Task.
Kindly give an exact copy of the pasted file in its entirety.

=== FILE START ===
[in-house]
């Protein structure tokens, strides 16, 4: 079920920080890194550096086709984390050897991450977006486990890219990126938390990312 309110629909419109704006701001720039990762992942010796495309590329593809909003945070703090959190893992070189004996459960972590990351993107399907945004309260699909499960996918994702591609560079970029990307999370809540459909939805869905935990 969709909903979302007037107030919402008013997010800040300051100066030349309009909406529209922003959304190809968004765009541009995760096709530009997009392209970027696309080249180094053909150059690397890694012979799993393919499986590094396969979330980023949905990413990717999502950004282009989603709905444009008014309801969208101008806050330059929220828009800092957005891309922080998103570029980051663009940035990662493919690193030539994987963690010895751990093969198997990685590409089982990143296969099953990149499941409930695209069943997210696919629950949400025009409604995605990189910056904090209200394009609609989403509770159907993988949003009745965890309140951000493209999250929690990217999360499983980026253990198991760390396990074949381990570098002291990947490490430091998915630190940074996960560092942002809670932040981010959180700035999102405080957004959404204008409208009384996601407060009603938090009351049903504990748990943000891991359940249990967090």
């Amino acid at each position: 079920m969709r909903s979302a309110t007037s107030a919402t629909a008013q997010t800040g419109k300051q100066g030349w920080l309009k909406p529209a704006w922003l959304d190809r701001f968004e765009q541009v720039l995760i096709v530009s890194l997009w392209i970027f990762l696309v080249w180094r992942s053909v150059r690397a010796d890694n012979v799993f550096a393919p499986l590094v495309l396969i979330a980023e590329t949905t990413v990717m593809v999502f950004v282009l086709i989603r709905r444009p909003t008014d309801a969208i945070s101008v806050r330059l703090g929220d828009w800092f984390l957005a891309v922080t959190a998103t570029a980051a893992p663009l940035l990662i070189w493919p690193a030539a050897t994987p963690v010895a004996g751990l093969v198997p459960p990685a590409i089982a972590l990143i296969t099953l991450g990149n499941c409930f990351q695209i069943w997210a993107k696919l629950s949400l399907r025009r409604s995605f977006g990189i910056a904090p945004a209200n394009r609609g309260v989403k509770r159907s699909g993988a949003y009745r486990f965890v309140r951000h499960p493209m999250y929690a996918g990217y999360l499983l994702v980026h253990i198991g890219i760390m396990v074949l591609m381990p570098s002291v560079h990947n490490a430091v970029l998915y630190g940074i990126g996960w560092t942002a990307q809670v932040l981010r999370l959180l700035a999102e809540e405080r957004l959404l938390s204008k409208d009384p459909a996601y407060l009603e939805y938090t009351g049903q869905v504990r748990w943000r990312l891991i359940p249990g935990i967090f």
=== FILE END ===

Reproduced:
[in-house]
């Protein structure tokens, strides 16, 4: 079920920080890194550096086709984390050897991450977006486990890219990126938390990312 309110629909419109704006701001720039990762992942010796495309590329593809909003945070703090959190893992070189004996459960972590990351993107399907945004309260699909499960996918994702591609560079970029990307999370809540459909939805869905935990 969709909903979302007037107030919402008013997010800040300051100066030349309009909406529209922003959304190809968004765009541009995760096709530009997009392209970027696309080249180094053909150059690397890694012979799993393919499986590094396969979330980023949905990413990717999502950004282009989603709905444009008014309801969208101008806050330059929220828009800092957005891309922080998103570029980051663009940035990662493919690193030539994987963690010895751990093969198997990685590409089982990143296969099953990149499941409930695209069943997210696919629950949400025009409604995605990189910056904090209200394009609609989403509770159907993988949003009745965890309140951000493209999250929690990217999360499983980026253990198991760390396990074949381990570098002291990947490490430091998915630190940074996960560092942002809670932040981010959180700035999102405080957004959404204008409208009384996601407060009603938090009351049903504990748990943000891991359940249990967090």
């Amino acid at each position: 079920m969709r909903s979302a309110t007037s107030a919402t629909a008013q997010t800040g419109k300051q100066g030349w920080l309009k909406p529209a704006w922003l959304d190809r701001f968004e765009q541009v720039l995760i096709v530009s890194l997009w392209i970027f990762l696309v080249w180094r992942s053909v150059r690397a010796d890694n012979v799993f550096a393919p499986l590094v495309l396969i979330a980023e590329t949905t990413v990717m593809v999502f950004v282009l086709i989603r709905r444009p909003t008014d309801a969208i945070s101008v806050r330059l703090g929220d828009w800092f984390l957005a891309v922080t959190a998103t570029a980051a893992p663009l940035l990662i070189w493919p690193a030539a050897t994987p963690v010895a004996g751990l093969v198997p459960p990685a590409i089982a972590l990143i296969t099953l991450g990149n499941c409930f990351q695209i069943w997210a993107k696919l629950s949400l399907r025009r409604s995605f977006g990189i910056a904090p945004a209200n394009r609609g309260v989403k509770r159907s699909g993988a949003y009745r486990f965890v309140r951000h499960p493209m999250y929690a996918g990217y999360l499983l994702v980026h253990i198991g890219i760390m396990v074949l591609m381990p570098s002291v560079h990947n490490a430091v970029l998915y630190g940074i990126g996960w560092t942002a990307q809670v932040l981010r999370l959180l700035a999102e809540e405080r957004l959404l938390s204008k409208d009384p459909a996601y407060l009603e939805y938090t009351g049903q869905v504990r748990w943000r990312l891991i359940p249990g935990i967090f």